As I indicated in “The Ground Rules” I will be doing occasional reviews of teas that I find exceptional. These reviews will never include Tillerman Tea products. This is the first such review.

Xiao Cui

Xiao Cui

I didn’t go there to buy but, before heading out to the tea farms and factories of rural China, I always began my regular trips by visiting the vast wholesale tea market in Beijing known as Ma Lian Dao. This is where one gets an overall look at teas from a new harvest and where one learns of the peculiarities faced in the various tea regions during the growing season. It’s also where you get the gossip.  If you are accompanied by someone like Xiao Cui, that is.

The whole community knows Xiao Cui. Happily, I do too for only a tourist, or a fool, would venture into Ma Lain Dao without someone like him. Alone one risked seeing nothing but counterfeits and, at any event, one would never see the best of what was available. As to the gossip – forget it.

Each time I arrived in the city I would be scarcely ten minutes in my hotel room, not far from the Beijing West Railway Station, when there would be a knock at the door. Xiao Cui had arrived to guide me through the stalls of the market. As usual, I had emailed ahead and given Xiao Cui an idea of the teas I would like to taste so that evening he had come to greet me and to take me out to look at some teas from a producer of Lapsang Souchong. It was, he promised, the real thing.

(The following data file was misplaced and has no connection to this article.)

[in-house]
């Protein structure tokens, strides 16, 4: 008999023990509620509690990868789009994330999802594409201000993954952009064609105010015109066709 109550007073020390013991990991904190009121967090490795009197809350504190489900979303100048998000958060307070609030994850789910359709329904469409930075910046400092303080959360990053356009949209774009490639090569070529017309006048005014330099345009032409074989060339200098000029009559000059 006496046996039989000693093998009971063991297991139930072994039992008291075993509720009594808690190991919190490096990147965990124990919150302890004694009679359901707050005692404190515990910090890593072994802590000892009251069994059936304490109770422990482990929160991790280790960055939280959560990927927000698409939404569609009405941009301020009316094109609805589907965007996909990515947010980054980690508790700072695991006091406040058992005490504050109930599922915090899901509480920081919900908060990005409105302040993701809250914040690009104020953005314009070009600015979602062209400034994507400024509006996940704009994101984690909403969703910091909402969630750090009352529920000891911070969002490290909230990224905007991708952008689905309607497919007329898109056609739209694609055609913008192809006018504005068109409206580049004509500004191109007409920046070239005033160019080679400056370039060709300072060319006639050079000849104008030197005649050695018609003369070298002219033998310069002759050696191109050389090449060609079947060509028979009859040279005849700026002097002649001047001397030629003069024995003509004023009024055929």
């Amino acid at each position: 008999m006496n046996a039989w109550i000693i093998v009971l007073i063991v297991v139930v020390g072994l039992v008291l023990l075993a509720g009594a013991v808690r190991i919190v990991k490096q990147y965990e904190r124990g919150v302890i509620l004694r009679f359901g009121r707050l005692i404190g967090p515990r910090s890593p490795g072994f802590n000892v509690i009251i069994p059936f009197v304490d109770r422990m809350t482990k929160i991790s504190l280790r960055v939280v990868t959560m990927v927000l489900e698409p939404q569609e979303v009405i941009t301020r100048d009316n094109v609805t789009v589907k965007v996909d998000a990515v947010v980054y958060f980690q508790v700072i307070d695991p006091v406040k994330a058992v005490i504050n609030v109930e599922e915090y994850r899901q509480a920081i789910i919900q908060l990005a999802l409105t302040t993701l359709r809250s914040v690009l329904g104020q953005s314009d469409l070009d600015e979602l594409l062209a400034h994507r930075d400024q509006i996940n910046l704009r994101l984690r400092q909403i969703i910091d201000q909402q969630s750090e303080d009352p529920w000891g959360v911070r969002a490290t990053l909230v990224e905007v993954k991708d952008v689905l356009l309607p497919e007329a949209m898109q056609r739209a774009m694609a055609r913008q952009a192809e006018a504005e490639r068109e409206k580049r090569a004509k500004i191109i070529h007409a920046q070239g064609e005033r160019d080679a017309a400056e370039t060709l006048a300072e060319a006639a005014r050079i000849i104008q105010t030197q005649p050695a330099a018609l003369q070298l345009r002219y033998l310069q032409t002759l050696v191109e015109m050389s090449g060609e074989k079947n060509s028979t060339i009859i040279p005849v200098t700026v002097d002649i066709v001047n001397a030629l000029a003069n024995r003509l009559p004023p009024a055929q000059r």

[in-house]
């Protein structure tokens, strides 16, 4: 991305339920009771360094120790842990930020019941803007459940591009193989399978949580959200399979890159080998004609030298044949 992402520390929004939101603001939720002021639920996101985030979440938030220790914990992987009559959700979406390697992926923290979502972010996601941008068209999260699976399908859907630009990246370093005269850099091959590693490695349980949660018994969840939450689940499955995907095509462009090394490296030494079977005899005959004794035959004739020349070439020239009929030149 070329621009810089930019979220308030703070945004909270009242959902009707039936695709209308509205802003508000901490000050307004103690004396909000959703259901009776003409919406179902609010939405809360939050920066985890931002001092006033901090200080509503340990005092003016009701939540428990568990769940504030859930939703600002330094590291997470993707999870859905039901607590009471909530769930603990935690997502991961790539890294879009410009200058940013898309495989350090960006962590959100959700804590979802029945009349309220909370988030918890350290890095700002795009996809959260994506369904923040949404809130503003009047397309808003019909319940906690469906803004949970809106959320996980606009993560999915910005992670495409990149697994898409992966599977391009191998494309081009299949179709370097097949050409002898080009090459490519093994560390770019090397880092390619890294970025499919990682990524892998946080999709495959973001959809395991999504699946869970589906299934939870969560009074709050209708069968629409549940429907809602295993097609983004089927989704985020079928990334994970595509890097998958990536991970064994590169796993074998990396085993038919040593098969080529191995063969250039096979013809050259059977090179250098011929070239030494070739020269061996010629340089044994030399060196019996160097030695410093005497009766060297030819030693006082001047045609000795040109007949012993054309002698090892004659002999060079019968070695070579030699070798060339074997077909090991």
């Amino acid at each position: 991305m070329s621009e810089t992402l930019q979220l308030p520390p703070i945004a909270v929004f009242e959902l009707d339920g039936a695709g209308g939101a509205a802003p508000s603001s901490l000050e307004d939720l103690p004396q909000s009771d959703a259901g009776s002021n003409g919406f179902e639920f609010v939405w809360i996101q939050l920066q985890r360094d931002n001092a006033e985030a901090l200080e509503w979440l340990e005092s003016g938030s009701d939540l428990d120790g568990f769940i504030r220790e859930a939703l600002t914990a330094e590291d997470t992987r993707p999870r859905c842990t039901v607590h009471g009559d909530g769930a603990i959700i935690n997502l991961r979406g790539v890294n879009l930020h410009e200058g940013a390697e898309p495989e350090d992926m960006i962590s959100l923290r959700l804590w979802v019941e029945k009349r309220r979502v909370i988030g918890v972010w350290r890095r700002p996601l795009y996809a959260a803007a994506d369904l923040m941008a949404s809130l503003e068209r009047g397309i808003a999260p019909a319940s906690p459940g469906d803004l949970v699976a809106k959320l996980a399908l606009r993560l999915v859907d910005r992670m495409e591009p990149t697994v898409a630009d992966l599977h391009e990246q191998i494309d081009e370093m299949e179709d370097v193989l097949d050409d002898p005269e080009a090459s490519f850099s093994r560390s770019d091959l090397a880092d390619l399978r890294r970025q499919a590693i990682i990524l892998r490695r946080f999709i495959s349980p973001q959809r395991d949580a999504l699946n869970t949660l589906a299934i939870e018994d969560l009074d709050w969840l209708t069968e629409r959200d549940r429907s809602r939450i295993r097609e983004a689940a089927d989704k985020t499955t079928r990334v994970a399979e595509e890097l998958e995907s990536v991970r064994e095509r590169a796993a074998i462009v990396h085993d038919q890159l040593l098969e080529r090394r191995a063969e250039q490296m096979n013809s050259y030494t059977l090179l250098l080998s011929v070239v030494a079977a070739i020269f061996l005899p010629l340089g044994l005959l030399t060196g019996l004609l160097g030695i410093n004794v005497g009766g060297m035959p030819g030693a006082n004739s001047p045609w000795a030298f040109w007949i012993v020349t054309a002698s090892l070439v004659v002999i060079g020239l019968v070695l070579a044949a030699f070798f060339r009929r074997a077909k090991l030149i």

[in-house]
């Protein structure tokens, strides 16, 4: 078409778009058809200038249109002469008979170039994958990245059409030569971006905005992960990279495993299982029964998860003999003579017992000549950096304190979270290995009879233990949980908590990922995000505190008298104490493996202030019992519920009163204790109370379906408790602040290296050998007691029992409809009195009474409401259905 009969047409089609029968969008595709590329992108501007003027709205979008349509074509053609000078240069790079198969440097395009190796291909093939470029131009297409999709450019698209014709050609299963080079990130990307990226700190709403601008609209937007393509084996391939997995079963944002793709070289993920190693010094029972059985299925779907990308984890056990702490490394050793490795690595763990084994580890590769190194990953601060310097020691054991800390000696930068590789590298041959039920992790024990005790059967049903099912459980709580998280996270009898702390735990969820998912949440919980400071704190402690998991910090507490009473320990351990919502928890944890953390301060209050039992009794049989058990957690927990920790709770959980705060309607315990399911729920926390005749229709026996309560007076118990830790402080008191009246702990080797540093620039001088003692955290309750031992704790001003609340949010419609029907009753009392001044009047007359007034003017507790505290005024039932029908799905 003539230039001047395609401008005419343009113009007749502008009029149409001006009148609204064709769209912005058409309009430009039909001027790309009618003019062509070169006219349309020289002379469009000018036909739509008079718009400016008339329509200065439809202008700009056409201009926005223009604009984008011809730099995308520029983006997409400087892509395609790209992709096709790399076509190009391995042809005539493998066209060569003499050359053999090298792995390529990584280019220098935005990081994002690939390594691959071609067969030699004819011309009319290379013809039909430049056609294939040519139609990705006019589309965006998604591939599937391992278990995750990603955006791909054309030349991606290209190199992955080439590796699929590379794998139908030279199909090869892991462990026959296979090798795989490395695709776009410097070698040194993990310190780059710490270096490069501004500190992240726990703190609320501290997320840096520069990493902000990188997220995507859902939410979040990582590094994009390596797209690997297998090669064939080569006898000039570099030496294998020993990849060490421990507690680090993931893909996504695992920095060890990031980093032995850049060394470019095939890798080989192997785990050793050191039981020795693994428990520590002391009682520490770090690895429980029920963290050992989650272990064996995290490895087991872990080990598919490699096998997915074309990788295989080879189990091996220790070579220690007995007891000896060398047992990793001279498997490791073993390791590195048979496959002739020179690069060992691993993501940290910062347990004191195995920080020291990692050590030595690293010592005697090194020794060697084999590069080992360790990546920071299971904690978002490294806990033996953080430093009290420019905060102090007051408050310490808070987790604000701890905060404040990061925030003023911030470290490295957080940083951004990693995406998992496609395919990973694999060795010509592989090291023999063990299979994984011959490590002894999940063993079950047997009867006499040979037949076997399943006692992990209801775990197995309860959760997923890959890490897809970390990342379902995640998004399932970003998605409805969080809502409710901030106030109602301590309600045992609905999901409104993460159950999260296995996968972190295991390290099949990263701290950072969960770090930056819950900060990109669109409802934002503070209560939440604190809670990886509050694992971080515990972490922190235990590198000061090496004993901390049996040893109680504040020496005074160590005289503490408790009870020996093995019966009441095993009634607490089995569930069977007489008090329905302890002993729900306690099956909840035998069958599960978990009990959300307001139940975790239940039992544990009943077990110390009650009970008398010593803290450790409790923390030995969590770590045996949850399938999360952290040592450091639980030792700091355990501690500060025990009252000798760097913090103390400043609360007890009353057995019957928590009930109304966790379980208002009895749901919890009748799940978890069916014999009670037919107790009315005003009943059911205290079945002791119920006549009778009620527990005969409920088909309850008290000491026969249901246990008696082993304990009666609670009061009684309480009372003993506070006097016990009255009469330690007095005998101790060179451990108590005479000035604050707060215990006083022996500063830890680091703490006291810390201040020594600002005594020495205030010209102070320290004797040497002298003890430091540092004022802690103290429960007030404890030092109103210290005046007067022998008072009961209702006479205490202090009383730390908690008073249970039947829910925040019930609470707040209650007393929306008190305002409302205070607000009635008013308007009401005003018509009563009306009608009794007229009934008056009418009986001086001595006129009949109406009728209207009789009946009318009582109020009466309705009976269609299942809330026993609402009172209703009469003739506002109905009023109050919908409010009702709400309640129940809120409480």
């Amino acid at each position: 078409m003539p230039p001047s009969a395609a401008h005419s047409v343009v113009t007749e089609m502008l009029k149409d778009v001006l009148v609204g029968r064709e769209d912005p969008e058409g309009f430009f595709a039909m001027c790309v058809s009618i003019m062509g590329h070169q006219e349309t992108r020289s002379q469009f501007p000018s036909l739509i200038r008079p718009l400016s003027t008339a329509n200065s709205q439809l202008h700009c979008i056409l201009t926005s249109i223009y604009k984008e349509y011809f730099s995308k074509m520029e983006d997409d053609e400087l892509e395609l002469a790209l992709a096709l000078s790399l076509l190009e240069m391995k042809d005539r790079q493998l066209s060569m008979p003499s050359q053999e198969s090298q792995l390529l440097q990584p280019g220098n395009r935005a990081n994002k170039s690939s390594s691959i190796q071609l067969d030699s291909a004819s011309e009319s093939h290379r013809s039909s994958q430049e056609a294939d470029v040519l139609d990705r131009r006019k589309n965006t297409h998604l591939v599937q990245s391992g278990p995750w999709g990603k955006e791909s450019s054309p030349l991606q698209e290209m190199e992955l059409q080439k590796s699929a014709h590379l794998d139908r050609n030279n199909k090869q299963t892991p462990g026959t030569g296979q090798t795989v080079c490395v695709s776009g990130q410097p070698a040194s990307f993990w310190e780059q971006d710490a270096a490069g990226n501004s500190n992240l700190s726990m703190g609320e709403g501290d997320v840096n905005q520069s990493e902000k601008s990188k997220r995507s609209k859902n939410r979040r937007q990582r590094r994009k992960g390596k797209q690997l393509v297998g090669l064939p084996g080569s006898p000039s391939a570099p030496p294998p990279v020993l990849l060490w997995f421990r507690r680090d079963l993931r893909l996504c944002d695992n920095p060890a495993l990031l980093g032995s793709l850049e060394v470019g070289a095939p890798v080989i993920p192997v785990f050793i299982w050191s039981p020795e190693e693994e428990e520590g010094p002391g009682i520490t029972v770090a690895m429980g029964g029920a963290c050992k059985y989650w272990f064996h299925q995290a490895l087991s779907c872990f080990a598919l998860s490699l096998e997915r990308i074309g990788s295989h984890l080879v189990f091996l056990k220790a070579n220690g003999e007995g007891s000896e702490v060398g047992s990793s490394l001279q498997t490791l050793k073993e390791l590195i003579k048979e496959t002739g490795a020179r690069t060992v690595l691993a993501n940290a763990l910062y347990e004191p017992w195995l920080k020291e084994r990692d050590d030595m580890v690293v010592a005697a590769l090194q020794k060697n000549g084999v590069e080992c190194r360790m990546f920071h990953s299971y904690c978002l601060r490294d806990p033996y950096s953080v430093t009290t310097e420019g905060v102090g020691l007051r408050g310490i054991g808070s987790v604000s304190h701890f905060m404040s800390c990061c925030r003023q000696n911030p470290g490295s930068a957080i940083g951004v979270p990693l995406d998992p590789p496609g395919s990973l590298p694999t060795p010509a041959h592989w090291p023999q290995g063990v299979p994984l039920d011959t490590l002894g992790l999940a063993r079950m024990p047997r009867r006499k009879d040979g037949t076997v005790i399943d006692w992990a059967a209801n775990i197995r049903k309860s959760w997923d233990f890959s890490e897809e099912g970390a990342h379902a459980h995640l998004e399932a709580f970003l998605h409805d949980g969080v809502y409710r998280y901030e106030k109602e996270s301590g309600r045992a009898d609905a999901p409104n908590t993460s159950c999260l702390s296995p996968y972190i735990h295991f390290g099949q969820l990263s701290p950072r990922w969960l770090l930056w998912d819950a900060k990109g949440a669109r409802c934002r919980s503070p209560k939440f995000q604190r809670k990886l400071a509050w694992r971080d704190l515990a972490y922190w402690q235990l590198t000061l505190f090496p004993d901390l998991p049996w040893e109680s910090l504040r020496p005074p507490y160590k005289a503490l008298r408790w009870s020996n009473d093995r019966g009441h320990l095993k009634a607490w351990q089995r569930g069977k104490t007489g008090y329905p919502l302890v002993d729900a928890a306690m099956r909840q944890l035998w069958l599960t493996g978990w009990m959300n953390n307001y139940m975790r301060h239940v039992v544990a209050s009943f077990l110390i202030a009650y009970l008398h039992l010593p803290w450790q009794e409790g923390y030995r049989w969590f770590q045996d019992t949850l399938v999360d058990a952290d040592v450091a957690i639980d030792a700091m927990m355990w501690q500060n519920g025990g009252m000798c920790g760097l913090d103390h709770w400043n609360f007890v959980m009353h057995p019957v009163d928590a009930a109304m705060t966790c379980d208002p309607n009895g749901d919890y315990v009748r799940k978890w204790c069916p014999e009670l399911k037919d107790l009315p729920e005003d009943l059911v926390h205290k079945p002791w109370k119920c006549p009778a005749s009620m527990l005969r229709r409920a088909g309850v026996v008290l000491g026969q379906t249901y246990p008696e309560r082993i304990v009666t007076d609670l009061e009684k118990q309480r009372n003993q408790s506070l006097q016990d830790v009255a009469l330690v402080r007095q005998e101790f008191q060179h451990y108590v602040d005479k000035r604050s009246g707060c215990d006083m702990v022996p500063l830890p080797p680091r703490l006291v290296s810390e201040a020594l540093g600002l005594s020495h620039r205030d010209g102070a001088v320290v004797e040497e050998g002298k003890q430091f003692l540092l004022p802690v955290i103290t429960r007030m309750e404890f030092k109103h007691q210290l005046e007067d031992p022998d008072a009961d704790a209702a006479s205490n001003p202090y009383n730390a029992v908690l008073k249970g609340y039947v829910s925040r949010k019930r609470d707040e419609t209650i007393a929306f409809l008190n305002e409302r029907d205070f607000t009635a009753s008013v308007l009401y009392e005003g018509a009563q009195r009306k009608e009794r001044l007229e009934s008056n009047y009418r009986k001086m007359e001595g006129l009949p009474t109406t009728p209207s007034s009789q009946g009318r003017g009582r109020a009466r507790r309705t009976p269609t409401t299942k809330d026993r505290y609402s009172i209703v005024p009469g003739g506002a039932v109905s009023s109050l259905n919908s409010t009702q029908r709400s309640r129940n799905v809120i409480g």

The real thing, not the foul, overpowering, liquid smoke versions seen throughout America, is not easy to find and it is never cheap when you do. That night, thanks to Xiao Cui, I found it; some of the best Lapsang Souchong I ever have tasted. Beautiful sweet smokiness integrated into some of the finest black tea available. Long, long lingering finishes that continued to fill the mouth long after tea itself has disappeared down the throat. Our hosts continued to brew various versions of the tea well into the night. Finally, around midnight, tired and a little “tea drunk,” I made my way back to the hotel.

Lapsang Souchong

Terraced tea gardens in the Wuyi Mountains

Lapsang Souchong is a black tea produced in the rugged Wuyi Mountains of Fujian Province, China. Its most distinguishing characteristic is its rich smokiness and, much like peaty Scotch whisky from Islay, it is an acquired taste: you love it or you don’t. As you have seen, I do.